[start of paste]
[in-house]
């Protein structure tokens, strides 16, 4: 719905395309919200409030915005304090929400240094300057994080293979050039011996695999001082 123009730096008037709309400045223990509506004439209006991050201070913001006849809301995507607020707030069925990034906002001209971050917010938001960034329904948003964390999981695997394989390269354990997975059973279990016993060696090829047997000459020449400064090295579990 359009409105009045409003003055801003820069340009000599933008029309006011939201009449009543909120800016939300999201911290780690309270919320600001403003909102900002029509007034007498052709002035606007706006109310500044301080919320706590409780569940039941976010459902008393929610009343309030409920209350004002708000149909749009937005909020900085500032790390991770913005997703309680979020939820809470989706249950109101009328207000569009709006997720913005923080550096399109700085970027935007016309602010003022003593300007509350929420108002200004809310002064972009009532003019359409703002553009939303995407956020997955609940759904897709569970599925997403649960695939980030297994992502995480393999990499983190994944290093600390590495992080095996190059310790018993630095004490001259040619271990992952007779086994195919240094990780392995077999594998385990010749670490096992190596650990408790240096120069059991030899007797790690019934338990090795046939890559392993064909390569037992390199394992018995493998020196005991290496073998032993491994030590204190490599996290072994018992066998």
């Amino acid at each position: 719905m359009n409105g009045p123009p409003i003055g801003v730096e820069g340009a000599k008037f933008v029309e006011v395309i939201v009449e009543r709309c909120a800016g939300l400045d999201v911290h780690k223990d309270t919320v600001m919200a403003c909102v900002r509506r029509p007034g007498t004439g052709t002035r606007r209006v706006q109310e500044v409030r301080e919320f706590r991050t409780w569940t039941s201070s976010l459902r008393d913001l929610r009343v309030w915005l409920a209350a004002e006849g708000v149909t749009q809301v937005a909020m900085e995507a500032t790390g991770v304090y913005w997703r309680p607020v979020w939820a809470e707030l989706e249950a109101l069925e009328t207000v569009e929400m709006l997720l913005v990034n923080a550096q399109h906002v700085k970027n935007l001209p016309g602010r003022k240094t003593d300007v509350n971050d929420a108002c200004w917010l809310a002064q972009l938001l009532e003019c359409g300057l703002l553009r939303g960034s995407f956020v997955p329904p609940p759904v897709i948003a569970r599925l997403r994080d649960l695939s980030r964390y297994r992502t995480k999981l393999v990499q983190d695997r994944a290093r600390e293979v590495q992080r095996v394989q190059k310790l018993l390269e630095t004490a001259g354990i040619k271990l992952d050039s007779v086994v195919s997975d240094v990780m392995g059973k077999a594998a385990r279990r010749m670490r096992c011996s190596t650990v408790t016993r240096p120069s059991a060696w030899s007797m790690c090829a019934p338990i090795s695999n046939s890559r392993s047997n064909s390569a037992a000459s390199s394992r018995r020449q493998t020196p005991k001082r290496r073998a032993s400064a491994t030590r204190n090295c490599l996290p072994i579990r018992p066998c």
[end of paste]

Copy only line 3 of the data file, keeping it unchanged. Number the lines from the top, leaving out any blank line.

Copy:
């Amino acid at each position: 719905m359009n409105g009045p123009p409003i003055g801003v730096e820069g340009a000599k008037f933008v029309e006011v395309i939201v009449e009543r709309c909120a800016g939300l400045d999201v911290h780690k223990d309270t919320v600001m919200a403003c909102v900002r509506r029509p007034g007498t004439g052709t002035r606007r209006v706006q109310e500044v409030r301080e919320f706590r991050t409780w569940t039941s201070s976010l459902r008393d913001l929610r009343v309030w915005l409920a209350a004002e006849g708000v149909t749009q809301v937005a909020m900085e995507a500032t790390g991770v304090y913005w997703r309680p607020v979020w939820a809470e707030l989706e249950a109101l069925e009328t207000v569009e929400m709006l997720l913005v990034n923080a550096q399109h906002v700085k970027n935007l001209p016309g602010r003022k240094t003593d300007v509350n971050d929420a108002c200004w917010l809310a002064q972009l938001l009532e003019c359409g300057l703002l553009r939303g960034s995407f956020v997955p329904p609940p759904v897709i948003a569970r599925l997403r994080d649960l695939s980030r964390y297994r992502t995480k999981l393999v990499q983190d695997r994944a290093r600390e293979v590495q992080r095996v394989q190059k310790l018993l390269e630095t004490a001259g354990i040619k271990l992952d050039s007779v086994v195919s997975d240094v990780m392995g059973k077999a594998a385990r279990r010749m670490r096992c011996s190596t650990v408790t016993r240096p120069s059991a060696w030899s007797m790690c090829a019934p338990i090795s695999n046939s890559r392993s047997n064909s390569a037992a000459s390199s394992r018995r020449q493998t020196p005991k001082r290496r073998a032993s400064a491994t030590r204190n090295c490599l996290p072994i579990r018992p066998c």